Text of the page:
Some simple rules for keeping your account safe.

  • Do not write your password down, you don’t write down your credit card pin.
  • One of the most common things people do when creating a stronger password is to use a word or name followed by two digits (usually 69, a birth year, age or the current year), followed by an exclamation mark. It’s best to avoid this format.
  • The easiest ways for somebody to find out your password is for them to watch you type it in (commonly known as “shoulder surfing”) or for them to find it written down.

Griffith Policies require that your account be kept safe, the following will help:

  • Ensure your password is at least 8 characters long and contains a combination of upper and lower case letters, numbers and punctuation.
  • Never re-use passwords, and never use a series of passwords which follow a predictable pattern (for example using the same word each time along with an incrementing number).
  • Use a different password for Griffith than what you use for banking, Facebook, and personal email.
  • Make it memorable. Longer passwords made up of several words can be easier to remember and safer.
  • Never share your password. Not even with colleagues, friends or family.
  • Never respond to any email which demands you reply with your username and password.
  • Griffith IT Support will NEVER ask you to give them your password via email, phone, or in person.

Critical Thinking : Data and Scientific Methods

The recent media attention surrounding alleged data manipulation by the Bureau of Meteorology, as discussed on The Conversation website, is a reminder to students to evaluate their data for reliability and credibility. The article highlights the methods used to remove non-climate-related changes referred to as “data homogenisation”, which eliminate and correct results that could ultimately indicate spurious results or trends. The Bureau of Meteorology wants to ensure that their data is consistent through time. Image of girl thinking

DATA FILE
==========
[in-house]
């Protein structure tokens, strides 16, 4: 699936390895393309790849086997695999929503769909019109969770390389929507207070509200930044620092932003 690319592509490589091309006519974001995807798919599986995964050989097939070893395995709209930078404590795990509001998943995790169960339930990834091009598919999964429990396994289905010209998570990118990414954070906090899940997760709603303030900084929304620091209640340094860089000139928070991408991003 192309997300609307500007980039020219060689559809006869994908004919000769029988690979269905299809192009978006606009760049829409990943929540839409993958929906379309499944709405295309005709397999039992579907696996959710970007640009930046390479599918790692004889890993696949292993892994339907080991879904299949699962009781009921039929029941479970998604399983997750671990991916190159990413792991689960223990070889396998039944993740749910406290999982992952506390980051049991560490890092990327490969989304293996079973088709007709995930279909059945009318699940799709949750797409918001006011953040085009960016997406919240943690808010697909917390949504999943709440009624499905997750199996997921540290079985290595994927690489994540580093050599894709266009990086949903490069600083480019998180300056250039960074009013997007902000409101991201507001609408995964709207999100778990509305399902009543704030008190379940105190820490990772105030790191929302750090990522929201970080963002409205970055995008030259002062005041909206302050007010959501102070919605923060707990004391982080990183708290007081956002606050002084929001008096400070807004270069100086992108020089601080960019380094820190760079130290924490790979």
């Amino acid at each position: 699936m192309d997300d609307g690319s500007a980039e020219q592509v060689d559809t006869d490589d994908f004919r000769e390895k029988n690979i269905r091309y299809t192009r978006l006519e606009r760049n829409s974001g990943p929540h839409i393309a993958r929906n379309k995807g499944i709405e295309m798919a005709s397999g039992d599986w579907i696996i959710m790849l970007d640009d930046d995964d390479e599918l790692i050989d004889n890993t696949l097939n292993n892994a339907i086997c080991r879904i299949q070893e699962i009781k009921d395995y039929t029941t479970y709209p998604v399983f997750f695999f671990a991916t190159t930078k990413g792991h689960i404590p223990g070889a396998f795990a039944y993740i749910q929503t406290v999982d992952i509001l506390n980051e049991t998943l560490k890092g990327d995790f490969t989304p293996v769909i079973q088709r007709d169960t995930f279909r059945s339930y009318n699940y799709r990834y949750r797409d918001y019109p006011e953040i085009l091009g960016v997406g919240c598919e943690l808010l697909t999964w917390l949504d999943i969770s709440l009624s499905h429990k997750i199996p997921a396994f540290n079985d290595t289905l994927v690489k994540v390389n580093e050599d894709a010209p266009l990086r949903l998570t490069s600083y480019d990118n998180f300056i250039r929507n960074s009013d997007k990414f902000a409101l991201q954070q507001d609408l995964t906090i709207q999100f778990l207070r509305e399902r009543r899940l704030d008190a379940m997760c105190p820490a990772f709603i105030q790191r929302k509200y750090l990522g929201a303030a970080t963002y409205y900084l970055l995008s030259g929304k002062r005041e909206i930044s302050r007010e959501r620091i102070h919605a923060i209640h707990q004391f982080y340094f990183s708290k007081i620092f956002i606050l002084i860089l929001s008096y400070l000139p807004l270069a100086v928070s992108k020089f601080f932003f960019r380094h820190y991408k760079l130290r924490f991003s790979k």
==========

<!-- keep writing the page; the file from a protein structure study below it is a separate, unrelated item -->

This discussion can encourage you to think critically about the methods used to collect and report on data. Many peer reviewed and scholarly articles accessed by students contain qualitative and quantitative data that has been collected using a variety of methods. Critical thinking means questioning and evaluating the information you are using within your assignments.

Possible questions that might help students show critical thinking in their assessment tasks include asking questions like:

  • How reliable and accurate is this data?
  • What methods were used to collect this information?
  • Have other studies been conducted with similar results?

When it comes to questioning the methods, the following questions may help:

  • What was the process researchers used to conduct their research?
  • What was the process used to collect the data?
  • Were the data presentation styles appropriate?

The ability to think critically is a skill that can assist you in demonstrating through your assessment tasks that you are questioning the information you are using. The ability to think critically allows you to further question reliability and validity. You may be motivated to look for alternative findings and additional research to determine whether the claims you are making in your assessment task are the most appropriate and valid.

For additional information on reading research methods and thinking critically, see the following library guides and resources:

Reading: reading effectively
Thinking Critically
Critical Thinking

If you are having difficulty with critical thinking and writing, our Learning Advisers in the Griffith Sciences Library and Learning Services team are here to help you. You can book a 20 minute consultation with a Learning Adviser on the library website.


This Week in the Library – Semester 2, Week 8

this-week-in-the-library

To view the entire workshop timetable, visit the Workshops and Training webpage on the library website.  Please note that some workshops require bookings – check on the website for more information.

Don’t forget about our consultation services – they can help with your Academic, Computing and Library Research Skills.

Workshop Date Start Time Campus Room
EndNote Monday, 15 September 01:00 PM Nathan N53_1.50
Are You Ready to be Social? Monday, 15 September 09:30 AM Gold Coast G10_2.04
Structuring and writing an academic assignment Tuesday, 16 September 10:00 AM Gold Coast G10_2.25
Excel: formulas and organising data Wednesday, 17 September 01:00 PM Nathan N53_1.50
Word: formatting for consistency Wednesday, 17 September 09:30 AM Gold Coast G10_2.04
Setting up your own topic or research question Thursday, 18 September 10:00 AM Gold Coast G10_2.25
EndNote Friday, 19 September 01:00 PM Gold Coast G10_2.04
Connecting with Google Friday, 19 September 01:00 PM Nathan N53_1.50